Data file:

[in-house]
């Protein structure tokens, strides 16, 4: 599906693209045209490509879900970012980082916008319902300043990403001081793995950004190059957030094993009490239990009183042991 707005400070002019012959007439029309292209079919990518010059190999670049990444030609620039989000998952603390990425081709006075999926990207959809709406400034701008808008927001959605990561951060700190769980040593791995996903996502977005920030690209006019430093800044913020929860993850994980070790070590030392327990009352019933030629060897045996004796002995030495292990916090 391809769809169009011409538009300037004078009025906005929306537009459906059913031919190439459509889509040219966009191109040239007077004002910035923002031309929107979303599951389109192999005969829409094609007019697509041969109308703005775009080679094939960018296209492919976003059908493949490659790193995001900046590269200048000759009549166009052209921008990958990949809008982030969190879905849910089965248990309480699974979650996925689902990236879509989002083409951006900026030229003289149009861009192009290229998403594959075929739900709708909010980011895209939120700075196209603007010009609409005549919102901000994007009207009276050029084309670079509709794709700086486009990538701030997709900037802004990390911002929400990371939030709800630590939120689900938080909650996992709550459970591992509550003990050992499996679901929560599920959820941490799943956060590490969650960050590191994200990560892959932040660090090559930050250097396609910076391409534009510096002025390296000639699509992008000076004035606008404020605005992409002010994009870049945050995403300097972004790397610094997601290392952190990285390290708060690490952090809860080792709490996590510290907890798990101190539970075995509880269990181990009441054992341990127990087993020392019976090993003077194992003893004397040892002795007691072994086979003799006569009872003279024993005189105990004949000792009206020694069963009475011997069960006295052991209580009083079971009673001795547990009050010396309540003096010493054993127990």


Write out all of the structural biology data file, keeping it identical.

[in-house]
């Protein structure tokens, strides 16, 4: 599906693209045209490509879900970012980082916008319902300043990403001081793995950004190059957030094993009490239990009183042991 707005400070002019012959007439029309292209079919990518010059190999670049990444030609620039989000998952603390990425081709006075999926990207959809709406400034701008808008927001959605990561951060700190769980040593791995996903996502977005920030690209006019430093800044913020929860993850994980070790070590030392327990009352019933030629060897045996004796002995030495292990916090 391809769809169009011409538009300037004078009025906005929306537009459906059913031919190439459509889509040219966009191109040239007077004002910035923002031309929107979303599951389109192999005969829409094609007019697509041969109308703005775009080679094939960018296209492919976003059908493949490659790193995001900046590269200048000759009549166009052209921008990958990949809008982030969190879905849910089965248990309480699974979650996925689902990236879509989002083409951006900026030229003289149009861009192009290229998403594959075929739900709708909010980011895209939120700075196209603007010009609409005549919102901000994007009207009276050029084309670079509709794709700086486009990538701030997709900037802004990390911002929400990371939030709800630590939120689900938080909650996992709550459970591992509550003990050992499996679901929560599920959820941490799943956060590490969650960050590191994200990560892959932040660090090559930050250097396609910076391409534009510096002025390296000639699509992008000076004035606008404020605005992409002010994009870049945050995403300097972004790397610094997601290392952190990285390290708060690490952090809860080792709490996590510290907890798990101190539970075995509880269990181990009441054992341990127990087993020392019976090993003077194992003893004397040892002795007691072994086979003799006569009872003279024993005189105990004949000792009206020694069963009475011997069960006295052991209580009083079971009673001795547990009050010396309540003096010493054993127990």